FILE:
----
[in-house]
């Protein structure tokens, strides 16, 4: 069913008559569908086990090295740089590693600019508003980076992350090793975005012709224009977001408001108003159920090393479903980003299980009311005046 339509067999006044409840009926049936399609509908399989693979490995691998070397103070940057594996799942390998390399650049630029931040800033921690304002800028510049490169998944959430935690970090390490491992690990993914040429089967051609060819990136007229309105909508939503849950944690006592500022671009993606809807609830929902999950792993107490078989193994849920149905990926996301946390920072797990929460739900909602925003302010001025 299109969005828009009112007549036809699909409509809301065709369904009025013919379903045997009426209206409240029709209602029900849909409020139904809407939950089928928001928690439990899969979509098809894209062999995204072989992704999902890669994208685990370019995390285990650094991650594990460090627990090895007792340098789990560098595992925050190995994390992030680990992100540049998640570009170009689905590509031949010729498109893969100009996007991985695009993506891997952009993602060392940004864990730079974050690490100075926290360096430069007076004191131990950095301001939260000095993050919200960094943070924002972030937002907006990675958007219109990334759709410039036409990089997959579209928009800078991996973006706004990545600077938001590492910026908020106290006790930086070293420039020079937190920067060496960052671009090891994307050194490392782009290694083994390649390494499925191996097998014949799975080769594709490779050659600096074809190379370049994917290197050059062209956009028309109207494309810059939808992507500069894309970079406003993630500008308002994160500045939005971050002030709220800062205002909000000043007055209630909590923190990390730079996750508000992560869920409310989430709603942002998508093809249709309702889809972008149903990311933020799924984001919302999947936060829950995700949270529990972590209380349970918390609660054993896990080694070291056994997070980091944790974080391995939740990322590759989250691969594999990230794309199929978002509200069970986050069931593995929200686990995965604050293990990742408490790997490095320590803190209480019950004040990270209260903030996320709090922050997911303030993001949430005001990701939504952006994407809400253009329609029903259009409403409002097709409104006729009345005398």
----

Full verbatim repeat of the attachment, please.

[in-house]
């Protein structure tokens, strides 16, 4: 069913008559569908086990090295740089590693600019508003980076992350090793975005012709224009977001408001108003159920090393479903980003299980009311005046 339509067999006044409840009926049936399609509908399989693979490995691998070397103070940057594996799942390998390399650049630029931040800033921690304002800028510049490169998944959430935690970090390490491992690990993914040429089967051609060819990136007229309105909508939503849950944690006592500022671009993606809807609830929902999950792993107490078989193994849920149905990926996301946390920072797990929460739900909602925003302010001025 299109969005828009009112007549036809699909409509809301065709369904009025013919379903045997009426209206409240029709209602029900849909409020139904809407939950089928928001928690439990899969979509098809894209062999995204072989992704999902890669994208685990370019995390285990650094991650594990460090627990090895007792340098789990560098595992925050190995994390992030680990992100540049998640570009170009689905590509031949010729498109893969100009996007991985695009993506891997952009993602060392940004864990730079974050690490100075926290360096430069007076004191131990950095301001939260000095993050919200960094943070924002972030937002907006990675958007219109990334759709410039036409990089997959579209928009800078991996973006706004990545600077938001590492910026908020106290006790930086070293420039020079937190920067060496960052671009090891994307050194490392782009290694083994390649390494499925191996097998014949799975080769594709490779050659600096074809190379370049994917290197050059062209956009028309109207494309810059939808992507500069894309970079406003993630500008308002994160500045939005971050002030709220800062205002909000000043007055209630909590923190990390730079996750508000992560869920409310989430709603942002998508093809249709309702889809972008149903990311933020799924984001919302999947936060829950995700949270529990972590209380349970918390609660054993896990080694070291056994997070980091944790974080391995939740990322590759989250691969594999990230794309199929978002509200069970986050069931593995929200686990995965604050293990990742408490790997490095320590803190209480019950004040990270209260903030996320709090922050997911303030993001949430005001990701939504952006994407809400253009329609029903259009409403409002097709409104006729009345005398």